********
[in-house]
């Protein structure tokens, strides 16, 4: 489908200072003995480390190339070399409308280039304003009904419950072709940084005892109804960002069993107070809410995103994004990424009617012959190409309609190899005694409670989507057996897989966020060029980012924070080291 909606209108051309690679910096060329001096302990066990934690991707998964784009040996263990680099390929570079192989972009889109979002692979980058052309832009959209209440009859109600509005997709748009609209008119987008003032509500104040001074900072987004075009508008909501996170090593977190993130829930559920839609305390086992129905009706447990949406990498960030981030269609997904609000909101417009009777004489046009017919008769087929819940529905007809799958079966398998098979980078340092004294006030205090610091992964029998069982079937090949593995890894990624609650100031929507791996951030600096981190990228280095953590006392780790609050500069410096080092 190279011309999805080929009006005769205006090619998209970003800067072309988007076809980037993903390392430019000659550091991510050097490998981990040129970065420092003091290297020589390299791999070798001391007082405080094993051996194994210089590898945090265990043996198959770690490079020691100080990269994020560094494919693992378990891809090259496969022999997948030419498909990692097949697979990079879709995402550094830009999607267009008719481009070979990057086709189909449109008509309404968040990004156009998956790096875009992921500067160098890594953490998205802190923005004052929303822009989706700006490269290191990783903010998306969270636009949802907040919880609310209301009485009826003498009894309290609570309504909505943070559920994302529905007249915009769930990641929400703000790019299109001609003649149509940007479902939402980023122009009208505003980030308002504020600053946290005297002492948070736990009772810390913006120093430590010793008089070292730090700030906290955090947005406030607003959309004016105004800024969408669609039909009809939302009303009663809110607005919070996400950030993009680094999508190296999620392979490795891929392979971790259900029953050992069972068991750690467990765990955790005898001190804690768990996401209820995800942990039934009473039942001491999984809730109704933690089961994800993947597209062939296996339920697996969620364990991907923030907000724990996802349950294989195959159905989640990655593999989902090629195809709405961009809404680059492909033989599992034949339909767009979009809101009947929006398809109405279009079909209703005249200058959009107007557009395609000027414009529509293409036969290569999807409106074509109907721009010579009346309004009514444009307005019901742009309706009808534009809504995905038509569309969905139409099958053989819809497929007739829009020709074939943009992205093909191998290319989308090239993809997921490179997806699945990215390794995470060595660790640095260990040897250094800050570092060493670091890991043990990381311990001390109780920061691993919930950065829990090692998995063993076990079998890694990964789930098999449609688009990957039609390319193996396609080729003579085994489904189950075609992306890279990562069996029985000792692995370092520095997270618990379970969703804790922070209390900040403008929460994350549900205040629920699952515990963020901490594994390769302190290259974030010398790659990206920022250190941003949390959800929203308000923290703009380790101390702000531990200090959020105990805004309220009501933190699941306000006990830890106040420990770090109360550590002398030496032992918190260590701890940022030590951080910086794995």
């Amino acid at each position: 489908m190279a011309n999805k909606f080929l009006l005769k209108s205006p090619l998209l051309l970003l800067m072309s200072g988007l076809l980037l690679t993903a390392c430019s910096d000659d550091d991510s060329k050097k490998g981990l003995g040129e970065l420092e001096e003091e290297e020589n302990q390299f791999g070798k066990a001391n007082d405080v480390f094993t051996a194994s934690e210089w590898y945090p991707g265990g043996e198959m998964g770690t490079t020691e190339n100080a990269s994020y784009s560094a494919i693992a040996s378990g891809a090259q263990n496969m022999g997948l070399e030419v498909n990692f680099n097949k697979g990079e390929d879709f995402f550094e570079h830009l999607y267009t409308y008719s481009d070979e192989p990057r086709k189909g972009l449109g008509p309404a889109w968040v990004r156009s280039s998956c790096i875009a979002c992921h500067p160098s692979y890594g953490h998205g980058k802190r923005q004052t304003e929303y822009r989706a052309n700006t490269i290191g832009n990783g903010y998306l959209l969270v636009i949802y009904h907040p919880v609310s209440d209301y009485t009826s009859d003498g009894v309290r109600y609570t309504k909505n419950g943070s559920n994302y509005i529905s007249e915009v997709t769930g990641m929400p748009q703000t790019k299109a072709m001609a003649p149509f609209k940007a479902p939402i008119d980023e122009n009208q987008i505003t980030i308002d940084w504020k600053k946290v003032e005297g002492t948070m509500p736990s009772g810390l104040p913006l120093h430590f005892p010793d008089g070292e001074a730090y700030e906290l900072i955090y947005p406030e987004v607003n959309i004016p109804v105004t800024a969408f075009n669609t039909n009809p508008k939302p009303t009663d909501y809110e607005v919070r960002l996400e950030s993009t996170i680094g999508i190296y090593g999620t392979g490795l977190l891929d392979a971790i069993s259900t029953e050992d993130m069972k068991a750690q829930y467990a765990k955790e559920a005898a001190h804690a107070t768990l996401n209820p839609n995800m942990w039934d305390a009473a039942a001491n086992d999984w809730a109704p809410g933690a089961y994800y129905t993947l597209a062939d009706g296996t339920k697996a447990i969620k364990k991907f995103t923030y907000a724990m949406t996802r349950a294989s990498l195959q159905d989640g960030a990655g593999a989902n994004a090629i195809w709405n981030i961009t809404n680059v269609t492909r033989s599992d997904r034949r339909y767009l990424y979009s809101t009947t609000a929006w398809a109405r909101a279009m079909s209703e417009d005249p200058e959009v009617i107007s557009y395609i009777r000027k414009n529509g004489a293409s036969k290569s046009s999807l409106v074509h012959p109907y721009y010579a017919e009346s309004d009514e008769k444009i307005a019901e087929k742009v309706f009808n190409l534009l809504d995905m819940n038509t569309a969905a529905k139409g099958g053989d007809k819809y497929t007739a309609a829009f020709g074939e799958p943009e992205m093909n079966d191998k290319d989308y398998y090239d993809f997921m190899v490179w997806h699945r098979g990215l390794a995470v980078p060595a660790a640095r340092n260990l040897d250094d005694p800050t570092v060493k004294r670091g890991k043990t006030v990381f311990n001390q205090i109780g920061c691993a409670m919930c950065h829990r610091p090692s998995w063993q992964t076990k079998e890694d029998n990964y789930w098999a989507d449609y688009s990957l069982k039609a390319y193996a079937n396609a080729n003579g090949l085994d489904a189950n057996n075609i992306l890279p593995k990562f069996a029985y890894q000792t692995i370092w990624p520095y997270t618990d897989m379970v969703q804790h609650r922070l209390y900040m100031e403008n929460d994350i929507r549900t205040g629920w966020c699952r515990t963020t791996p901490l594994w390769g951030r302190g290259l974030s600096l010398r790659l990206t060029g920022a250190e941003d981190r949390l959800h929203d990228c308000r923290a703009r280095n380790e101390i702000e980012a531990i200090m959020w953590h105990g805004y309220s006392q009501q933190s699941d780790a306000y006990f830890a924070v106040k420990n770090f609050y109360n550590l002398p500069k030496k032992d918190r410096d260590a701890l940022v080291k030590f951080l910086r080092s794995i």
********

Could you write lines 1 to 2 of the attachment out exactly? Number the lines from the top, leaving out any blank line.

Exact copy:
[in-house]
């Protein structure tokens, strides 16, 4: 489908200072003995480390190339070399409308280039304003009904419950072709940084005892109804960002069993107070809410995103994004990424009617012959190409309609190899005694409670989507057996897989966020060029980012924070080291 909606209108051309690679910096060329001096302990066990934690991707998964784009040996263990680099390929570079192989972009889109979002692979980058052309832009959209209440009859109600509005997709748009609209008119987008003032509500104040001074900072987004075009508008909501996170090593977190993130829930559920839609305390086992129905009706447990949406990498960030981030269609997904609000909101417009009777004489046009017919008769087929819940529905007809799958079966398998098979980078340092004294006030205090610091992964029998069982079937090949593995890894990624609650100031929507791996951030600096981190990228280095953590006392780790609050500069410096080092 190279011309999805080929009006005769205006090619998209970003800067072309988007076809980037993903390392430019000659550091991510050097490998981990040129970065420092003091290297020589390299791999070798001391007082405080094993051996194994210089590898945090265990043996198959770690490079020691100080990269994020560094494919693992378990891809090259496969022999997948030419498909990692097949697979990079879709995402550094830009999607267009008719481009070979990057086709189909449109008509309404968040990004156009998956790096875009992921500067160098890594953490998205802190923005004052929303822009989706700006490269290191990783903010998306969270636009949802907040919880609310209301009485009826003498009894309290609570309504909505943070559920994302529905007249915009769930990641929400703000790019299109001609003649149509940007479902939402980023122009009208505003980030308002504020600053946290005297002492948070736990009772810390913006120093430590010793008089070292730090700030906290955090947005406030607003959309004016105004800024969408669609039909009809939302009303009663809110607005919070996400950030993009680094999508190296999620392979490795891929392979971790259900029953050992069972068991750690467990765990955790005898001190804690768990996401209820995800942990039934009473039942001491999984809730109704933690089961994800993947597209062939296996339920697996969620364990991907923030907000724990996802349950294989195959159905989640990655593999989902090629195809709405961009809404680059492909033989599992034949339909767009979009809101009947929006398809109405279009079909209703005249200058959009107007557009395609000027414009529509293409036969290569999807409106074509109907721009010579009346309004009514444009307005019901742009309706009808534009809504995905038509569309969905139409099958053989819809497929007739829009020709074939943009992205093909191998290319989308090239993809997921490179997806699945990215390794995470060595660790640095260990040897250094800050570092060493670091890991043990990381311990001390109780920061691993919930950065829990090692998995063993076990079998890694990964789930098999449609688009990957039609390319193996396609080729003579085994489904189950075609992306890279990562069996029985000792692995370092520095997270618990379970969703804790922070209390900040403008929460994350549900205040629920699952515990963020901490594994390769302190290259974030010398790659990206920022250190941003949390959800929203308000923290703009380790101390702000531990200090959020105990805004309220009501933190699941306000006990830890106040420990770090109360550590002398030496032992918190260590701890940022030590951080910086794995």